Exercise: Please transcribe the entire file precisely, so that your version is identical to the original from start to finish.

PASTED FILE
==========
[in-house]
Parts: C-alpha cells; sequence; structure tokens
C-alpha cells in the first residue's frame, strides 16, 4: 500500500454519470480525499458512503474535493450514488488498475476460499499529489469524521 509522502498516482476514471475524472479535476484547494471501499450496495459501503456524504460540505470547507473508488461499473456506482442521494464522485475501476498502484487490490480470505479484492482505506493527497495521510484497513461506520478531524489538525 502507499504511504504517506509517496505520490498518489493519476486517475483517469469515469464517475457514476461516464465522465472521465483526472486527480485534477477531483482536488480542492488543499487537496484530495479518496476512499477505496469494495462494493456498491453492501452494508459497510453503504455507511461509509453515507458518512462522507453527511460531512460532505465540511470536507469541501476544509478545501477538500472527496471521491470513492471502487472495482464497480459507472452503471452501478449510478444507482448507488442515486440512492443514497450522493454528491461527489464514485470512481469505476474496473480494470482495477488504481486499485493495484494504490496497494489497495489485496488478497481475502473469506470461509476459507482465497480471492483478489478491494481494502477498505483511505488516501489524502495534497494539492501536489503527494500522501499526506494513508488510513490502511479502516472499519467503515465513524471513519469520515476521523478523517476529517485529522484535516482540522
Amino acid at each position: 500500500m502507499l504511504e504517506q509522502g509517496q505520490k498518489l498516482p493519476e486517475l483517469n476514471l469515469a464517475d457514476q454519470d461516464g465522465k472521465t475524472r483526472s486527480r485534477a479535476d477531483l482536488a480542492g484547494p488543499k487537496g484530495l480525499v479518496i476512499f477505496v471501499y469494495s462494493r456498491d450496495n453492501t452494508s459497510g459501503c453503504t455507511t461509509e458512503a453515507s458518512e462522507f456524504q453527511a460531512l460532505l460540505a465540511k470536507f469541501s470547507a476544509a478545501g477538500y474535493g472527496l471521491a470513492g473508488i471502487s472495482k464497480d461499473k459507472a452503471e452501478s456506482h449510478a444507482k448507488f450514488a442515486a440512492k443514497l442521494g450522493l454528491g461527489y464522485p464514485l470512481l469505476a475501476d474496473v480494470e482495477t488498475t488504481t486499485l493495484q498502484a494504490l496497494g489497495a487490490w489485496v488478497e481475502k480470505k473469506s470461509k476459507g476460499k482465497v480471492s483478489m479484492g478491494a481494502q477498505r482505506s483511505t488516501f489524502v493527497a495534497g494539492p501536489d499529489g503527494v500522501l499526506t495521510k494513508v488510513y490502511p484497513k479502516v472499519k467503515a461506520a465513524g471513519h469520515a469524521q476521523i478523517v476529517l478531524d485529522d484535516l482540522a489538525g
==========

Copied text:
[in-house]
Parts: C-alpha cells; sequence; structure tokens
C-alpha cells in the first residue's frame, strides 16, 4: 500500500454519470480525499458512503474535493450514488488498475476460499499529489469524521 509522502498516482476514471475524472479535476484547494471501499450496495459501503456524504460540505470547507473508488461499473456506482442521494464522485475501476498502484487490490480470505479484492482505506493527497495521510484497513461506520478531524489538525 502507499504511504504517506509517496505520490498518489493519476486517475483517469469515469464517475457514476461516464465522465472521465483526472486527480485534477477531483482536488480542492488543499487537496484530495479518496476512499477505496469494495462494493456498491453492501452494508459497510453503504455507511461509509453515507458518512462522507453527511460531512460532505465540511470536507469541501476544509478545501477538500472527496471521491470513492471502487472495482464497480459507472452503471452501478449510478444507482448507488442515486440512492443514497450522493454528491461527489464514485470512481469505476474496473480494470482495477488504481486499485493495484494504490496497494489497495489485496488478497481475502473469506470461509476459507482465497480471492483478489478491494481494502477498505483511505488516501489524502495534497494539492501536489503527494500522501499526506494513508488510513490502511479502516472499519467503515465513524471513519469520515476521523478523517476529517485529522484535516482540522
Amino acid at each position: 500500500m502507499l504511504e504517506q509522502g509517496q505520490k498518489l498516482p493519476e486517475l483517469n476514471l469515469a464517475d457514476q454519470d461516464g465522465k472521465t475524472r483526472s486527480r485534477a479535476d477531483l482536488a480542492g484547494p488543499k487537496g484530495l480525499v479518496i476512499f477505496v471501499y469494495s462494493r456498491d450496495n453492501t452494508s459497510g459501503c453503504t455507511t461509509e458512503a453515507s458518512e462522507f456524504q453527511a460531512l460532505l460540505a465540511k470536507f469541501s470547507a476544509a478545501g477538500y474535493g472527496l471521491a470513492g473508488i471502487s472495482k464497480d461499473k459507472a452503471e452501478s456506482h449510478a444507482k448507488f450514488a442515486a440512492k443514497l442521494g450522493l454528491g461527489y464522485p464514485l470512481l469505476a475501476d474496473v480494470e482495477t488498475t488504481t486499485l493495484q498502484a494504490l496497494g489497495a487490490w489485496v488478497e481475502k480470505k473469506s470461509k476459507g476460499k482465497v480471492s483478489m479484492g478491494a481494502q477498505r482505506s483511505t488516501f489524502v493527497a495534497g494539492p501536489d499529489g503527494v500522501l499526506t495521510k494513508v488510513y490502511p484497513k479502516v472499519k467503515a461506520a465513524g471513519h469520515a469524521q476521523i478523517v476529517l478531524d485529522d484535516l482540522a489538525g